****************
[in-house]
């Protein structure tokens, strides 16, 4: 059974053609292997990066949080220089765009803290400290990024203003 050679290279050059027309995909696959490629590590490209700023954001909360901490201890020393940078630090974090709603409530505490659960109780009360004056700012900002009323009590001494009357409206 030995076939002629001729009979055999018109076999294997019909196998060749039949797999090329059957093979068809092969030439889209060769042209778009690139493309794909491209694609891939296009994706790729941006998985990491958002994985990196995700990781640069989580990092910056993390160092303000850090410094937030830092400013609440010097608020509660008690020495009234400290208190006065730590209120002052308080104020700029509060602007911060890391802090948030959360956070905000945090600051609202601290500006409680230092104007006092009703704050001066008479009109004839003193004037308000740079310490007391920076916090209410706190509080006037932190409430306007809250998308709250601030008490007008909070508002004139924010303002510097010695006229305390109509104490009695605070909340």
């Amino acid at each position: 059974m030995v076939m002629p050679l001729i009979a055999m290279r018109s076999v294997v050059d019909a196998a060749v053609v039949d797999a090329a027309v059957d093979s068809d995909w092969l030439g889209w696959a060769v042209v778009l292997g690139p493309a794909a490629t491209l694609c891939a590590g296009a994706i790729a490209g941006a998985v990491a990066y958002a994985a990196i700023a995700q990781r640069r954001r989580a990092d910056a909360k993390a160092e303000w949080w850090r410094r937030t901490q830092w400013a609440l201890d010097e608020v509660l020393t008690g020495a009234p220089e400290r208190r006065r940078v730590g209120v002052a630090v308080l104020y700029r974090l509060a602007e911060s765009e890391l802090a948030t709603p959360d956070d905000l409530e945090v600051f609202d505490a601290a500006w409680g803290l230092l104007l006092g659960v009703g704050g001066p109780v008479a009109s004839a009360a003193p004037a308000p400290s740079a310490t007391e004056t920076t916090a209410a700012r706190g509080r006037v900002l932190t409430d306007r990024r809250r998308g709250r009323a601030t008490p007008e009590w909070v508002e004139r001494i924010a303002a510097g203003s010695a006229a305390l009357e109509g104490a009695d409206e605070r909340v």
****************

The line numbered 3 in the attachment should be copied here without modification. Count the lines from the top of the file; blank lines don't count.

């Amino acid at each position: 059974m030995v076939m002629p050679l001729i009979a055999m290279r018109s076999v294997v050059d019909a196998a060749v053609v039949d797999a090329a027309v059957d093979s068809d995909w092969l030439g889209w696959a060769v042209v778009l292997g690139p493309a794909a490629t491209l694609c891939a590590g296009a994706i790729a490209g941006a998985v990491a990066y958002a994985a990196i700023a995700q990781r640069r954001r989580a990092d910056a909360k993390a160092e303000w949080w850090r410094r937030t901490q830092w400013a609440l201890d010097e608020v509660l020393t008690g020495a009234p220089e400290r208190r006065r940078v730590g209120v002052a630090v308080l104020y700029r974090l509060a602007e911060s765009e890391l802090a948030t709603p959360d956070d905000l409530e945090v600051f609202d505490a601290a500006w409680g803290l230092l104007l006092g659960v009703g704050g001066p109780v008479a009109s004839a009360a003193p004037a308000p400290s740079a310490t007391e004056t920076t916090a209410a700012r706190g509080r006037v900002l932190t409430d306007r990024r809250r998308g709250r009323a601030t008490p007008e009590w909070v508002e004139r001494i924010a303002a510097g203003s010695a006229a305390l009357e109509g104490a009695d409206e605070r909340v």